aA NEW station will today spark the latest round of radio wars in central Scotland.
Real Radio will broadcast for the first time this morning, and claims it will take listeners from Radio 2, Radio Scotland, and the Scottish Radio Holdings group, which includes Radio Clyde and Radio Forth.
The new station, owned by Guardian Media Group, bought its licence from loss-making Scot FM last year for (pounds) 25.5m.
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It has moved operations from Leith to a new (pounds) 1m studio in Glasgow's east end, and is promoting the station with a (pounds) 1m campaign which includes TV ads featuring Robbie Coltrane.
John Myers, managing director of GMG's radio division, said yesterday his mission was to keep listeners tuned in for longer with a mix of music and speech that includes fewer adverts than other commercial stations.
Its target audience is the 25-54 age group.
''Scot FM had a very chequered life and we have now closed it down,'' he said. ''We are not relaunching that station, we are just using its frequencies to launch Real Radio.''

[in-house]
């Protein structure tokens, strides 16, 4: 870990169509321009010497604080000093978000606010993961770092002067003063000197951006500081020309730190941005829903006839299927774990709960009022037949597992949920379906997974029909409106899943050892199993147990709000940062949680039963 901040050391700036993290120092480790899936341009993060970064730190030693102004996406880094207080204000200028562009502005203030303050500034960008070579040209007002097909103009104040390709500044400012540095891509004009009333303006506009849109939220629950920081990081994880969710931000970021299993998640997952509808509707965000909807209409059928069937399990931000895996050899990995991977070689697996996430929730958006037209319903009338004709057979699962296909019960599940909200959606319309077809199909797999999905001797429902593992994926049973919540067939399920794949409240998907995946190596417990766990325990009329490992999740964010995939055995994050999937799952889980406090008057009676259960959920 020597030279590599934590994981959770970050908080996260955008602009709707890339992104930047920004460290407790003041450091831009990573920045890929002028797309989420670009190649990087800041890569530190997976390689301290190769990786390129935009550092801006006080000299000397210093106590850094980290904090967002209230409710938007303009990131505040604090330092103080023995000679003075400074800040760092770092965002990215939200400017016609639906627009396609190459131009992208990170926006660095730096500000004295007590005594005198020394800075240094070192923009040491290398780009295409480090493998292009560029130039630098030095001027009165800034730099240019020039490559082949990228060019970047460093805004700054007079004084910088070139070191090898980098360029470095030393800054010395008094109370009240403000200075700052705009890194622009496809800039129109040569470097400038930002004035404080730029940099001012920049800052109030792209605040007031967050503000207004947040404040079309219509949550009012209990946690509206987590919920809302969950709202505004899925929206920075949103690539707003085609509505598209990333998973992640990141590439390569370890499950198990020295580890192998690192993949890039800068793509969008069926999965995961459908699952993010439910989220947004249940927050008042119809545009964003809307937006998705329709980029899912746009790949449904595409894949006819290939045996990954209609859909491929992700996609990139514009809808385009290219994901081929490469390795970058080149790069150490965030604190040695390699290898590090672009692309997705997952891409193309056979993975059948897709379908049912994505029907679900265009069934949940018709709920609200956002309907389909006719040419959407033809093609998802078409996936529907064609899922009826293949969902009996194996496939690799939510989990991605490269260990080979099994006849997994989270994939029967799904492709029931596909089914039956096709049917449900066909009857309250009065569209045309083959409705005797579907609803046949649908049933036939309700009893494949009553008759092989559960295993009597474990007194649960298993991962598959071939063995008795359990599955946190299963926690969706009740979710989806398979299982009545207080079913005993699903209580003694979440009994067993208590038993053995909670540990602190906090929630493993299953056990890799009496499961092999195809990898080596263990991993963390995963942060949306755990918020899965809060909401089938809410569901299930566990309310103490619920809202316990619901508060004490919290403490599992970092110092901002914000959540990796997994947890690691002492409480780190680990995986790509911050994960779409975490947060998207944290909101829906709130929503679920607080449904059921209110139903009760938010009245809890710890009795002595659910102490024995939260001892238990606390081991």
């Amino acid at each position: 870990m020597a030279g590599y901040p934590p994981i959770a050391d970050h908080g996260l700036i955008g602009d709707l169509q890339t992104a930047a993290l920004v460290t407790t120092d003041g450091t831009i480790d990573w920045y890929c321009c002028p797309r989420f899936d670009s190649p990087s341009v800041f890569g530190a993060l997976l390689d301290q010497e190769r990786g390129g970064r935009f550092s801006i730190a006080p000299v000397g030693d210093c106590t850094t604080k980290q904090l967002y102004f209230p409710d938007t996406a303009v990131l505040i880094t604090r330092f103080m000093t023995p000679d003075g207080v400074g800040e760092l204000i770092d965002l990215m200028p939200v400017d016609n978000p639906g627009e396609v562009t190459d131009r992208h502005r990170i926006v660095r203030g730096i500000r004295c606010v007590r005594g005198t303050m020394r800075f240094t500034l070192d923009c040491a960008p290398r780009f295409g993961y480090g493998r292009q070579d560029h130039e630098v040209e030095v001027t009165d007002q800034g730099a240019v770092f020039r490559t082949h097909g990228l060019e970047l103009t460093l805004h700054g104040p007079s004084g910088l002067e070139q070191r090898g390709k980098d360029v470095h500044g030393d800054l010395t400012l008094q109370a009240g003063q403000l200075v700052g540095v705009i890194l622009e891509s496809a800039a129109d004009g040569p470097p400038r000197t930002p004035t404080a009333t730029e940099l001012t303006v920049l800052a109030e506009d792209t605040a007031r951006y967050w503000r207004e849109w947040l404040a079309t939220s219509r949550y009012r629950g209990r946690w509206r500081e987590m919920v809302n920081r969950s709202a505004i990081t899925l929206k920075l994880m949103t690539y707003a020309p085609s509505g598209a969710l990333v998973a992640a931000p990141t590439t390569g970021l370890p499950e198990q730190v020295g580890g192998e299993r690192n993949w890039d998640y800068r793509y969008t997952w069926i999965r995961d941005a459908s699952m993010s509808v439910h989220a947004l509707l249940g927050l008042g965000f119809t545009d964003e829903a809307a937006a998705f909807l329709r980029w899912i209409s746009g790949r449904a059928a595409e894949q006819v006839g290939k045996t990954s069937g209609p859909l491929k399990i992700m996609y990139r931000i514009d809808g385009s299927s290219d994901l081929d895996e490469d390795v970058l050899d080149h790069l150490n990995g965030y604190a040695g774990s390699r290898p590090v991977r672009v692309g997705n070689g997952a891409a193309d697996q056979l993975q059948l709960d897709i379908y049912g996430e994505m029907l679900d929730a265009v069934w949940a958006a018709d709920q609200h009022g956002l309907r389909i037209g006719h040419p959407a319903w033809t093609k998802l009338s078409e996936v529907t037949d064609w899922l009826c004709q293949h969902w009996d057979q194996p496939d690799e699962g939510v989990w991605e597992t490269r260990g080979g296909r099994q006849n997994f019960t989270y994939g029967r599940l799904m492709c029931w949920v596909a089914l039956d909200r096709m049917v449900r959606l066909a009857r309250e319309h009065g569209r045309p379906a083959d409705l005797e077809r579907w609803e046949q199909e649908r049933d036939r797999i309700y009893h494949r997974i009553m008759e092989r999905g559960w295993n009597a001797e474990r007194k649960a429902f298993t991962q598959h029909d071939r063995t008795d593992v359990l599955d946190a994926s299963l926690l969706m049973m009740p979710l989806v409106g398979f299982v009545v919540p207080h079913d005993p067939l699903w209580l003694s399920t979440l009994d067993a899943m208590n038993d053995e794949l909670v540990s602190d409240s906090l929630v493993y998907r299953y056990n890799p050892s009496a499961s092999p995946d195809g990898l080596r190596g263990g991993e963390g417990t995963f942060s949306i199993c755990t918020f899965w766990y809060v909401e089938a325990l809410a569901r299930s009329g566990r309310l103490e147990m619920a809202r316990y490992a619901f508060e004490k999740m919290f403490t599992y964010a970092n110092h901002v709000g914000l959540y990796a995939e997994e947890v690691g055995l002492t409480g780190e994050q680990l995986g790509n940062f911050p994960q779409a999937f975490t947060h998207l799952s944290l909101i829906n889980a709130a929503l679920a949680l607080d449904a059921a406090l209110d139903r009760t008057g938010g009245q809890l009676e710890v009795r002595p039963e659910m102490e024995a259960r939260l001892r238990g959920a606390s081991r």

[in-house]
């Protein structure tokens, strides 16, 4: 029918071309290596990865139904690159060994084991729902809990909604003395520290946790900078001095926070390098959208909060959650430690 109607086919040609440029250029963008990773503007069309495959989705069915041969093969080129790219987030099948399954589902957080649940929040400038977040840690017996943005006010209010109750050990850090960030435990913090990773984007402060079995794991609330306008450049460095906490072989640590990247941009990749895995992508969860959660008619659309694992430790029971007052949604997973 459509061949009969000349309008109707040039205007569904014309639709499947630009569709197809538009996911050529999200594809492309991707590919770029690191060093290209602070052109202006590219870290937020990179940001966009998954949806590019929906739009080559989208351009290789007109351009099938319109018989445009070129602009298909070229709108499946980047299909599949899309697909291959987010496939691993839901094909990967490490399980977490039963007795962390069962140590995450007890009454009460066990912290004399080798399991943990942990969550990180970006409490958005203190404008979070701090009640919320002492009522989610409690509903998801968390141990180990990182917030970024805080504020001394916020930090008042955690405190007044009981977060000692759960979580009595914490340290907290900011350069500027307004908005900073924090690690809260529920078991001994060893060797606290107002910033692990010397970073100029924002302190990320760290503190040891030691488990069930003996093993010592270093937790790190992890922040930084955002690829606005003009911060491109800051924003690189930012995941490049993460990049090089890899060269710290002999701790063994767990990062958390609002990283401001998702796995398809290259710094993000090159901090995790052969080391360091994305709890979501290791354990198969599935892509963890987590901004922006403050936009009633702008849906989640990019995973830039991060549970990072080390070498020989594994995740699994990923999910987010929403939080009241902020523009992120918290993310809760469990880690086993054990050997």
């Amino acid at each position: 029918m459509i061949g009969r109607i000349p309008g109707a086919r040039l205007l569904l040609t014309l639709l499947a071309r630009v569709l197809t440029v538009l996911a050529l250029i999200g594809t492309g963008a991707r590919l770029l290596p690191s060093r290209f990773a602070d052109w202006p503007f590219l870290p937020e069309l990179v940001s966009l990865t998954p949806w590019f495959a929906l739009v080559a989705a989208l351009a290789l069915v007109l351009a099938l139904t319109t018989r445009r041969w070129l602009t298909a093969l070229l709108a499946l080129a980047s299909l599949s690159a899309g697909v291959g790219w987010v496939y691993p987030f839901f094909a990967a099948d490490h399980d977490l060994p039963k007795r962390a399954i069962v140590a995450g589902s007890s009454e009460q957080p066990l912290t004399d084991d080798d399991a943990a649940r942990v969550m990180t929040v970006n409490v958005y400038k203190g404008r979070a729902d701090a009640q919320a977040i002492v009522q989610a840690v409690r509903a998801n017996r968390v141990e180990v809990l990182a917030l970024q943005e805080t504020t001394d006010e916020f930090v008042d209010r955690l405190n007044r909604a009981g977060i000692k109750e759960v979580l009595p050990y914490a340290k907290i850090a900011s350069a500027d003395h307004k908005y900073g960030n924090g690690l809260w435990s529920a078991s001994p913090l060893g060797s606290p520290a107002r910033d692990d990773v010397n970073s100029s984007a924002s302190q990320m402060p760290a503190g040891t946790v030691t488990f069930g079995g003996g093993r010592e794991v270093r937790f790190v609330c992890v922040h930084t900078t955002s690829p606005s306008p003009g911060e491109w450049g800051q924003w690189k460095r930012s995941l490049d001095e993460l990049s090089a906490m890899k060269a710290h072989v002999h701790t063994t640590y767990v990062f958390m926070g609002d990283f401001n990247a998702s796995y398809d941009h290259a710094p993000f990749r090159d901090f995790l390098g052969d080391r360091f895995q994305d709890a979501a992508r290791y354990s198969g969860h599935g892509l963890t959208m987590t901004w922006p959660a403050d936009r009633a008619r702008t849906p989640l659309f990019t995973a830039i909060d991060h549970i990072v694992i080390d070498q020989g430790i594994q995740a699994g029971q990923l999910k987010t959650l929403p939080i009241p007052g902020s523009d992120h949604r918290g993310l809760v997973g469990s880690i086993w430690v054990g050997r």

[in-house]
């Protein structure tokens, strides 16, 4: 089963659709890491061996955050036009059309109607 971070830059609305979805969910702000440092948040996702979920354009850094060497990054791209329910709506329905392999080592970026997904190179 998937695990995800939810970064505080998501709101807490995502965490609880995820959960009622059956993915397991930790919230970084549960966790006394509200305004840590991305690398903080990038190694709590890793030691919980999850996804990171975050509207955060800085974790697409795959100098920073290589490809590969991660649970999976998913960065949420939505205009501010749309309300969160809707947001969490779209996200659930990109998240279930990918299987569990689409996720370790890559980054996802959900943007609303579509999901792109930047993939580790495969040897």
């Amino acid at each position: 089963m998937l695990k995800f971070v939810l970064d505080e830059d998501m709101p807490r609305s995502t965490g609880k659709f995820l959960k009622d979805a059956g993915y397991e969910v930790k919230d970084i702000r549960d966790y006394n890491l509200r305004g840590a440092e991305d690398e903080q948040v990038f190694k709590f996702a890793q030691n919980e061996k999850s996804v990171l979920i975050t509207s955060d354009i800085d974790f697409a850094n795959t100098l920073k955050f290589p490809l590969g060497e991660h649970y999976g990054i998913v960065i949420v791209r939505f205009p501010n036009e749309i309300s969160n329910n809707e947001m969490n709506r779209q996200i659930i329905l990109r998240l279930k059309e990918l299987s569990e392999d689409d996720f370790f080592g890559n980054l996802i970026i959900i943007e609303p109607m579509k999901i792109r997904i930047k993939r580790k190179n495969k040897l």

Breakfast DJ Robin Galloway has survived the transfer, but missing from the schedules are controversial presenters such as Wee Fat Bob and Scottie McClue, who brought Scot FM notoriety in its early days.
Mr Myers, 42, who came to GMG after building up the Century Radio brand in England and selling it off for (pounds) 151m, has described the new station as a regional version of Radio Two, with added spice.
He said the mix of hits from the past 40 years and ''presenters with personality, rather than personality presenters'' will win listeners from Radio Scotland, Radio 2, and Radio Clyde.
''Our biggest threat is the BBC. They have a huge budget which we give them through the licence fee, they don't have to play adverts, and they can promote their radio channels on TV, yet somehow commercial radio seems to win,'' he said.
A spokesman for Radio Scotland said it was confident it could weather any challenge from its new rival. He said: ''The fact that a new radio station is being set up in Scotland we see as evidence of the vibrancy of the radio sector here. We are confident that the unique status of BBC Radio Scotland will mean that we retain our popularity with listeners.''
At Radio Clyde, Paul Cooney, managing director, was equally convinced that the new station would not damage existing radio loyalties. ''Radio Clyde is the Sony UK station of the year. We have 38% of the audience in the west of Scotland and we achieved that by being in tune with our listeners. Our model of football coverage has been copied by all the other commercial stations and by the BBC and we have the rights to the Scottish Premier League games,'' he said.
''Listening to radio is now more popular than watching TV, so there is plenty of room in the market for lots of stations.''
Real Radio is also in operation in South Wales and it has plans for expansion across the UK.